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13:00-15:00 Session 17A: MS29-1
Location: Room A
A curve shortening equation with time-dependent mobility related to grain boundary motions
PRESENTER: Masashi Mizuno

ABSTRACT. We consider a curve shortening equation of graphs with non-local mobility, related to the evolution of grain boundaries. First, I explain the derivation of a problem by the maximal dissipation principle for the grain boundary energy. To understand the relationship between misorientations and the effect of curvature, we impose the periodic boundary condition on the curve shortening equation. Next, we show the unique existence and long time asymptotics of a solution. I focus on constructing the so-called monotonicity formula for time-dependent mobility, a crucial ingredient of the proof. Finally, I discuss how to extend the results to the non-graphical case.

Weak compactness of two-dimensional liquid crystal and magnetic flows

ABSTRACT. We investigate the existence and weak stability of global weak solutions for certain complex fluid models. These comprise a suitably adapted version of the Navier-Stokes equations and a harmonic map heat flow-like equation. The Ericksen-Leslie model for liquid crystals is the simpliest non-trivial system of such a type. A second, more general example represents the flow of ferromagnetic thin films and involves a variant of the Landau-Lifshitz-Gilbert equation. The construction of weak solutions relies on variants of the Ginzburg-Landau approximation where the main problem consists of the limit passage in the Navier-Stokes equation. This issue is handled by invoking partial regularity techniques and the method of concentration-cancellation originally introduced for the incompressible Euler equations.

Some mathematical aspects of geophysical fluid dynamics

ABSTRACT. In this talk, we are concerned with a class of singular perturbation problems for systems of PDEs related to the dynamics of geophysical fluids. More precisely, we consider viscous weakly compressible flows, which undergo the action of a strong Coriolis force. We are interested in performing the incompressible and fast rotation limits simultaneously, allowing the Mach and Rossby numbers to have different orders of magnitude, and in understanding the asymptotic dynamics.

We will show how weak compactness methods allow to handle the multiple scales appearing in the system, and to prove convergence for a wide range of parameters. The key point is to exploit the algebraic structure of the system, and especially a compactness property hidden in the system of acoustic-Poincaré waves. The drawback of this technique is that it does not yield any rate of convergence of the solutions to the primitive system towards the solutions of the target problem, which in fact is (in some cases) underdetermined.

Landau-de Gennes effective free energies for nematic colloids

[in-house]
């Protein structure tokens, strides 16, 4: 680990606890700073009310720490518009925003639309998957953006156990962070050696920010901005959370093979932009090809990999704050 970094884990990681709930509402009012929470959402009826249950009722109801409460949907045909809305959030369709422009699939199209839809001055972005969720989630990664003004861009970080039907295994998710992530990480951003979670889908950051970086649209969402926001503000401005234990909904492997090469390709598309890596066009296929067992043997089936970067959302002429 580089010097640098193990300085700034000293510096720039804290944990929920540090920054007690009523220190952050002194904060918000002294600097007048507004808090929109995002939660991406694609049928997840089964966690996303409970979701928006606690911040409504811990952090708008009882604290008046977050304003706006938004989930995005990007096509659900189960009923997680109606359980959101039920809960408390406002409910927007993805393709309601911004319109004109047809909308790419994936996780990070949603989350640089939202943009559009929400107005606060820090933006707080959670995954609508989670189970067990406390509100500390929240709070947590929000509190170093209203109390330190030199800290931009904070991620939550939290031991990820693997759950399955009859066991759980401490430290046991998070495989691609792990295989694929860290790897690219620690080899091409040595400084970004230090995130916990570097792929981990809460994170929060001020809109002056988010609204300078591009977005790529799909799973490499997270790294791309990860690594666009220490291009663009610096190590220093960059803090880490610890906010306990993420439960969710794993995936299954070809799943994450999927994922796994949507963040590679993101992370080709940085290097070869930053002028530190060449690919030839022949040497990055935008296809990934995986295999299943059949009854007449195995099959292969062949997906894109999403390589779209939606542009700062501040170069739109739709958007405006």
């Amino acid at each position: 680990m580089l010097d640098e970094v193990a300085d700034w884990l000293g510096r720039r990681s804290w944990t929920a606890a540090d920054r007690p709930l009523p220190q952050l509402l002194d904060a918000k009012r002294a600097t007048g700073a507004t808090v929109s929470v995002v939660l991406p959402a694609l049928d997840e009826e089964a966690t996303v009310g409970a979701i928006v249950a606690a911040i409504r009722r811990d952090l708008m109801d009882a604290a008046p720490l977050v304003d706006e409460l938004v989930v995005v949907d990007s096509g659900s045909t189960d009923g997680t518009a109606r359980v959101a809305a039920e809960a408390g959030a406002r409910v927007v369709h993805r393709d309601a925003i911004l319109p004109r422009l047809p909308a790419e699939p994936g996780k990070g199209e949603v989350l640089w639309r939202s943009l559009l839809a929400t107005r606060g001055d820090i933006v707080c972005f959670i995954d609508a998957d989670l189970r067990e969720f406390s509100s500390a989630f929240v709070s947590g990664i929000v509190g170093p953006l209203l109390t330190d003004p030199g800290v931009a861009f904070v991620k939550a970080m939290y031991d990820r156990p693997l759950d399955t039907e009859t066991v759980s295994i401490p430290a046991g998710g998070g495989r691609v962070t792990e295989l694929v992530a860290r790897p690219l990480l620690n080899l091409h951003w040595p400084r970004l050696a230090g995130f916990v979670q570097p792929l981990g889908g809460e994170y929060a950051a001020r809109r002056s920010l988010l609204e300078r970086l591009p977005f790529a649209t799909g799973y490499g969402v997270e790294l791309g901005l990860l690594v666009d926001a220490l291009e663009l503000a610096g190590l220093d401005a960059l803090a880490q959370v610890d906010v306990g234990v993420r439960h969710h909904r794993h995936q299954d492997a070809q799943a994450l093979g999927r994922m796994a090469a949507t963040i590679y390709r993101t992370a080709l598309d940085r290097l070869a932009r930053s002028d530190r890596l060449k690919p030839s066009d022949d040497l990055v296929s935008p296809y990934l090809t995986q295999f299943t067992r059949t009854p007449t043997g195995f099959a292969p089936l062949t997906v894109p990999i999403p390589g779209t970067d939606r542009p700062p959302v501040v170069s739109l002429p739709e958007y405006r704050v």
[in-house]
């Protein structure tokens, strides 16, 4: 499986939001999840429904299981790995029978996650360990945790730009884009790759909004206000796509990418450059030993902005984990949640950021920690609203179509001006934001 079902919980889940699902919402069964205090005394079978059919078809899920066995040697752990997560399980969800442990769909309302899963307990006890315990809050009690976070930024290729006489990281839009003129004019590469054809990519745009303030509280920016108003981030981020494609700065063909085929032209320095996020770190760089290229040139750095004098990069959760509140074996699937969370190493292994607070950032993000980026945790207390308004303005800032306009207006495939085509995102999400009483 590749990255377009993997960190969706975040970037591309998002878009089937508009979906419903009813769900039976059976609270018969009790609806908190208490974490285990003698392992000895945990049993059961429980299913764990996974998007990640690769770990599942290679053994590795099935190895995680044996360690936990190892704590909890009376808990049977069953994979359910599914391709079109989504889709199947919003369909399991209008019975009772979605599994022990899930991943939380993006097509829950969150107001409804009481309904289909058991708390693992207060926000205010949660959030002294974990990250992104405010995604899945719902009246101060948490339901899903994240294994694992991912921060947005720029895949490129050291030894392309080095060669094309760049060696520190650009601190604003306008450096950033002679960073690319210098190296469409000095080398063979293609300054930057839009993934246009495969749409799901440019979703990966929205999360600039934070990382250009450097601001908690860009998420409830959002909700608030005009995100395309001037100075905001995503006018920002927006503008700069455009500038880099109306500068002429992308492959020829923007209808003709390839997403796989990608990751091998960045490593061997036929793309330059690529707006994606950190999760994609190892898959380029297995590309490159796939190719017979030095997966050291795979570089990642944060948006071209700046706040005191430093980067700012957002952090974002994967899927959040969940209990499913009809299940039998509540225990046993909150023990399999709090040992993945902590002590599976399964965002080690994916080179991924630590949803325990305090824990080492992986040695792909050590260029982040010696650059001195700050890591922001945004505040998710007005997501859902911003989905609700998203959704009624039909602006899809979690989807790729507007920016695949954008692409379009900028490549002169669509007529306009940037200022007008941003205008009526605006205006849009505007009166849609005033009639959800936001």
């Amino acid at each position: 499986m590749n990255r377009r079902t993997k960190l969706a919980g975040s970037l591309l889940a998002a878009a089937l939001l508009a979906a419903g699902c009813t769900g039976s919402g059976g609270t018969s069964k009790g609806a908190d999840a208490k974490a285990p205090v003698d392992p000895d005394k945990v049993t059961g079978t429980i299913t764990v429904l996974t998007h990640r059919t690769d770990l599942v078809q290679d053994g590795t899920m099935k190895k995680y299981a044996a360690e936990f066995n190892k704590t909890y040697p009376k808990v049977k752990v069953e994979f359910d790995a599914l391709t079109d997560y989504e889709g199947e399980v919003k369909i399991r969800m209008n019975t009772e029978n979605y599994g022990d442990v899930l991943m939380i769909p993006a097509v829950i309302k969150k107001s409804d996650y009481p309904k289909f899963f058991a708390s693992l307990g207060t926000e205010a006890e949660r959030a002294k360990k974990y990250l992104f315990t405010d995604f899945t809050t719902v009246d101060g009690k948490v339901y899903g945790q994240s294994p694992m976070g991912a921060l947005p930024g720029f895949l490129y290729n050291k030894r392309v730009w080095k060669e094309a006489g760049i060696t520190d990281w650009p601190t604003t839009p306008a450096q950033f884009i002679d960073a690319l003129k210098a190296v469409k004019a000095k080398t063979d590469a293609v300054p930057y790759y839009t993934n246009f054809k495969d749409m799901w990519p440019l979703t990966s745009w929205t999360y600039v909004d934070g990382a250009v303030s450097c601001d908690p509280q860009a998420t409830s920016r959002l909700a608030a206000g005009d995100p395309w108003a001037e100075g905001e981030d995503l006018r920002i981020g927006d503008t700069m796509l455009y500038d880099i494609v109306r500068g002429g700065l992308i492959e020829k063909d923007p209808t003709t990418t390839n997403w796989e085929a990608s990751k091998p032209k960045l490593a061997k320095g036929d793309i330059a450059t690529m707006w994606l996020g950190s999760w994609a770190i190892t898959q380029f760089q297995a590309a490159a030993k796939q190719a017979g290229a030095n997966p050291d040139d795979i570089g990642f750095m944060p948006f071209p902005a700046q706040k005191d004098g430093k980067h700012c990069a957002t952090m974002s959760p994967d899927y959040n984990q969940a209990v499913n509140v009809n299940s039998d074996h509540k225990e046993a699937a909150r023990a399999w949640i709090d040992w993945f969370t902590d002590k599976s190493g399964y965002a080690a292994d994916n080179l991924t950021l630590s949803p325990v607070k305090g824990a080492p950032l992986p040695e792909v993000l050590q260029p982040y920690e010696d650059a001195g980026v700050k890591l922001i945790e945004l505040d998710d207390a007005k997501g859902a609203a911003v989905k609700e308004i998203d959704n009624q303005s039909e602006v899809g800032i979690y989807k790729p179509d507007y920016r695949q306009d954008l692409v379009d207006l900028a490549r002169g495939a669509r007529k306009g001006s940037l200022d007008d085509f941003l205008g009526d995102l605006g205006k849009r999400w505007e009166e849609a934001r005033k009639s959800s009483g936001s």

PRESENTER: Giacomo Canevari

ABSTRACT. Nematic colloids are composite materials, obtained as mixtures of microparticles in a nematic liquid crystal host. The presence of the inclusions induces, by surface anchoring effects, a deformation in the arrangement of the nematic molecules. As a consequence, the dopant microparticles have a measurable effect on the macroscopic properties, even in the dilute regime. In this talk, we will discuss a homogenisation limit for a variational model of nematic colloids, based on the Landau-de Gennes theory. Using variational methods, we will identify an effective free energy for the composite material and we will prove convergence results for local minimisers in the dilute regime. The talk is based on a joint work with Arghir D. Zarnescu (BCAM, Bilbao, and Simion Stoilow Institute of the Romanian Academy, Bucharest).

13:00-15:00 Session 17B: MS38-1
Location: Room B
Classifying Crystal Structures via Bayesian Topological Learning
PRESENTER: Farzana Nasrin

ABSTRACT. Atom probe tomography (APT) provides a snapshot of the local atomic environment of highly disordered metallic alloys, such as high entropy alloys (HEAs). Classifying crystal lattice structures of an APT dataset is an important first step in understanding patterns and properties of crystalline materials. However, APT has two main drawbacks: an abundance of missing data and experimental noise. In this work, we specifically classify unit cells that are either body-centered cubic (BCC) or face-centered cubic (FCC). These two crystal structures are distinct when viewed through the lens of topology. More precisely, topological data analysis (TDA) extracts and summarizes essential topological properties of these lattice structures such as the empty space and connectedness. We build a Bayesian framework to compute posterior distributions of these topological summaries. Relying on these posterior distributions, we apply the Bayes factor based learning algorithm to classify the crystal lattice structures of a noisy and sparse materials dataset.

Can (almost) unsupervised machine learning learn chemistry and physics from atomically-resolved imaging data?